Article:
As a personal injury trial lawyer in Georgia, I have often told clients that they do not want what goes with the kind of case that makes headlines. It is better to have good health than a multi-million dollar injury case.

A recent New Jersey case is a good illustration of that.

In 1999, an Aramark concession employee at Giants Stadium broke stadium rules by continuing to sell beer to a fan who had been drinking much of the day and was slurring his words. The drunk fan drove away and crashed into a family vehicle, rendering a two year old girl a quadriplegic.  The girl, now 11, is still paralyzed and dependent on a ventilator to breathe.

Three years ago, a jury awarded damages of $105 million.  An appeals court reversed that judgment and ordered a new trial, saying the lower court improperly allowed testimony about the "culture of intoxication" at the stadium. Now the case has been settled, with $23.5 million for the girl and $1.5 million for her mother, who was also injured. There is no further appeal from a settlement.

Having been represented  young quadriplegics with well-designed life care plans, I know what is involved and how expensive proper lifetime care for a quadriplegic is. 

Since receiving payment on the settlement,  the family began building a handicapped-accessible home equipped with  technology to provide the girl as good a life as she can have as a quadriplegic. The house should be ready by the holidays.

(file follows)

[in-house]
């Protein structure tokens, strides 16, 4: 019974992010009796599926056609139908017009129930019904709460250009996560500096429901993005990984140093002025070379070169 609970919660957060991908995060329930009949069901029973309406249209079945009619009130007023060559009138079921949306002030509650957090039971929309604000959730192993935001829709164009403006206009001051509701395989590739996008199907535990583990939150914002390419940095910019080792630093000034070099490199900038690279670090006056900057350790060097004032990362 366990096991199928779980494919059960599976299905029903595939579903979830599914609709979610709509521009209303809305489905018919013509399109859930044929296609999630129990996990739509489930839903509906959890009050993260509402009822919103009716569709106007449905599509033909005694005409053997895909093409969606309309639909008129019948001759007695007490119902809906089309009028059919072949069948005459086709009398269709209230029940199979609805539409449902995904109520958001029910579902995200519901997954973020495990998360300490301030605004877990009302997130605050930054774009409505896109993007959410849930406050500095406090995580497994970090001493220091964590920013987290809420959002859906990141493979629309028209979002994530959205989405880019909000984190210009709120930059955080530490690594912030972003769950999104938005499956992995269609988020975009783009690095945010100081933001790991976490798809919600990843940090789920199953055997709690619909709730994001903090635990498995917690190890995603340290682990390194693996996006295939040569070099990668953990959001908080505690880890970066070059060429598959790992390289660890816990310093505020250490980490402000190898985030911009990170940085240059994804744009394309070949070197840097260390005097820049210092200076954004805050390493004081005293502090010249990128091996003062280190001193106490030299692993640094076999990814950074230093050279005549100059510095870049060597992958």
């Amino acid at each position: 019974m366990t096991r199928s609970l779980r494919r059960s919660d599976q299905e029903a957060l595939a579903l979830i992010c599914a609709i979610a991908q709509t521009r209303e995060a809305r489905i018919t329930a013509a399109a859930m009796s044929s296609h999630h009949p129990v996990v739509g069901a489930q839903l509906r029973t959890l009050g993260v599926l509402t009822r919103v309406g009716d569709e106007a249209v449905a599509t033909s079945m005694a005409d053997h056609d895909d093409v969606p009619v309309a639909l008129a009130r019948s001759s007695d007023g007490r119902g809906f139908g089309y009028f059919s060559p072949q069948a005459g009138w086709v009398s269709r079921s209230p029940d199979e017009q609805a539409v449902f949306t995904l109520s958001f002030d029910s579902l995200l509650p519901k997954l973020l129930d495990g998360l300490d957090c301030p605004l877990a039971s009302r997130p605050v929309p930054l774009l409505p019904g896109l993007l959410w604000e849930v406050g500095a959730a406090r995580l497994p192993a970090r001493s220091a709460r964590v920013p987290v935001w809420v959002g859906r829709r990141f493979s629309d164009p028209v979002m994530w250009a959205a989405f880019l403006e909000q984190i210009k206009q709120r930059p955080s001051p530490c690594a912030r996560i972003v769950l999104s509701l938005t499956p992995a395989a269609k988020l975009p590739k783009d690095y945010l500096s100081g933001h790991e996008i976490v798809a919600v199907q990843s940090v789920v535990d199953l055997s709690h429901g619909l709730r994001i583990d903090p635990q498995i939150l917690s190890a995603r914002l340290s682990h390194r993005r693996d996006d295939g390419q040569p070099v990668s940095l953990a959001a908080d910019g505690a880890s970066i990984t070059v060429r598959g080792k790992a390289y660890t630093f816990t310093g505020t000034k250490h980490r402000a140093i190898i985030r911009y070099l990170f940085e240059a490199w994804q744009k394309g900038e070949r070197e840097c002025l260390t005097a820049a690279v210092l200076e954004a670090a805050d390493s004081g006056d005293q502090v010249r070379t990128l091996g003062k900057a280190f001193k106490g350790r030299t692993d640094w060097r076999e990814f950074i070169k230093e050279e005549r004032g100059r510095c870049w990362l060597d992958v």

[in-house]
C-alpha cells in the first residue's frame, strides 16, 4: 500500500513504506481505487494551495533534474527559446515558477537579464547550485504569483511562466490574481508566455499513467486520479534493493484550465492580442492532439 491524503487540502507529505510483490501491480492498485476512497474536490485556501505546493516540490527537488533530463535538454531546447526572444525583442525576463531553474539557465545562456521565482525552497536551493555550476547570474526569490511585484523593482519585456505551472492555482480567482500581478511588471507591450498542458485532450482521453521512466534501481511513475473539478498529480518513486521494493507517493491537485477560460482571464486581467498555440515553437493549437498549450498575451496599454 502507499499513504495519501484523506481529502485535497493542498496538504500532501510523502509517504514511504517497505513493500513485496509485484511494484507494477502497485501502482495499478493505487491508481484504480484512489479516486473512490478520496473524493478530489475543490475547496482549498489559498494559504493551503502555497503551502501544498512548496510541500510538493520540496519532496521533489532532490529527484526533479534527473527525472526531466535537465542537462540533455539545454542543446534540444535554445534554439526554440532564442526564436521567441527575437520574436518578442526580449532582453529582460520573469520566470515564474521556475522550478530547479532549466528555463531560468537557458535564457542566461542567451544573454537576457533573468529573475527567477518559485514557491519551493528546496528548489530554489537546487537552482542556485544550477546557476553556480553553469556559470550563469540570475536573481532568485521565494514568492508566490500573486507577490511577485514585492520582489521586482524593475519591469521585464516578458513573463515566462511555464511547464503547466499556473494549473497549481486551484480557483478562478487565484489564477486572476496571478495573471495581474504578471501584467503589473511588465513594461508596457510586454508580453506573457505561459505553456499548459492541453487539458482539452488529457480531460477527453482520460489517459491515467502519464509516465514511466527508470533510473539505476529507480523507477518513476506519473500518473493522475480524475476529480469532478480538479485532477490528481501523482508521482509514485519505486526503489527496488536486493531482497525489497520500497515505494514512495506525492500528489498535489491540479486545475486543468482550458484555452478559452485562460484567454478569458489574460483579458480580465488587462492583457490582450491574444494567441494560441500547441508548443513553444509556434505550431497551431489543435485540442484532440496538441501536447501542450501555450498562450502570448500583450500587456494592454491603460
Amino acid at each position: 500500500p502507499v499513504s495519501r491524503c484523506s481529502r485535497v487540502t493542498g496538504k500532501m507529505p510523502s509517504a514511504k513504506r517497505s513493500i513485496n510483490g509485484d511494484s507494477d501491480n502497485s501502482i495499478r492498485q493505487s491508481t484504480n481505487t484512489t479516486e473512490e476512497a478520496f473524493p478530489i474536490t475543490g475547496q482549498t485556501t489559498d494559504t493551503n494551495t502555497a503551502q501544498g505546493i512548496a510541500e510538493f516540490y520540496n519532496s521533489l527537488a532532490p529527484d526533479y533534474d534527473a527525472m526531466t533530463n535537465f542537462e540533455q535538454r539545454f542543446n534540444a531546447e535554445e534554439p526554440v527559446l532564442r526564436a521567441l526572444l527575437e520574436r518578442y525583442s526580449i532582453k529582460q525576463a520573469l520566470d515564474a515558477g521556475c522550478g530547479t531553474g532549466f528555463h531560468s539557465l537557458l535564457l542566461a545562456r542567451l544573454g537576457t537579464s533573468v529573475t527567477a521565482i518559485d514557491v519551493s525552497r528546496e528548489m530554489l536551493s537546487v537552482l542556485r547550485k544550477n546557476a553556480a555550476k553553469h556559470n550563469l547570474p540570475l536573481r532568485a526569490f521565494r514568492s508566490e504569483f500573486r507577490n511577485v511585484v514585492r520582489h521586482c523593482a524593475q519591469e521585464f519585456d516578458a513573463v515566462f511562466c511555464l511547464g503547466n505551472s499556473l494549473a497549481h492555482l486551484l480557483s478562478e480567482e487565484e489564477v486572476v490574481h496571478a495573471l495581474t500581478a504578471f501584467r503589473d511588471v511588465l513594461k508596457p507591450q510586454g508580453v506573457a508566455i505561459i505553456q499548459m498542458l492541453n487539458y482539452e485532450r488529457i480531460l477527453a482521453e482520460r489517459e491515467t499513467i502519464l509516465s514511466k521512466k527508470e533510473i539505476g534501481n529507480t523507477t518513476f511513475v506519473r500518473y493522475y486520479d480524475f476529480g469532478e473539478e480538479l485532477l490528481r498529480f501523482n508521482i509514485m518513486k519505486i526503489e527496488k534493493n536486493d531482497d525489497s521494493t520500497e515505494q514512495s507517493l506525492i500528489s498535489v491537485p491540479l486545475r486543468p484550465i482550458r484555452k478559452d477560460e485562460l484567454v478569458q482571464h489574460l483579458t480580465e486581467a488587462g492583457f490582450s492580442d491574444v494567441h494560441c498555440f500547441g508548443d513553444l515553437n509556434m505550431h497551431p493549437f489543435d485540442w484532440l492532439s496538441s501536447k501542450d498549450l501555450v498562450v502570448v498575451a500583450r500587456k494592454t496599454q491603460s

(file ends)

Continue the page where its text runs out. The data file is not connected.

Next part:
This young girl can only move her head, but with state of the art technology she will be able to control her wheelchair, elevator, TV and computer with her voice.  She will also be able to have  round-the-clock nursing care, which  is necessary in case her ventilator becomes clogged creating a life-or-death situation.

No amount of money can fully compensate a young girl for the loss of the ability to run and play, to hold hands, to enjoy all the blessing of life that the rest of us take for granted. But the money can allow her dignity, humanity, and the best life that is accessible to her.

And maybe, just maybe, this case will make an impression on businesses that serve alcohol around the country, and in that way prevent other tragedies over the years.


Ken Shigley is a Georgia trial lawyer focused on cases of catastrophic personal injury and wrongful death. He has been rated as one of the "Legal Elite" (Georgia Trend Magazine) and a "Super Lawyer" (Atlanta Magazine). He has represented numerous survivors of spinal cord and brain injuries.  A Certified Civil Trial Advocate of the National Board of Trial Advocacy, he served a decade on the faculty of the Emory University Law School Trial Techniques Program.  Mr. Shigley is currently Secretary of the 40,000 member State Bar of Georgia.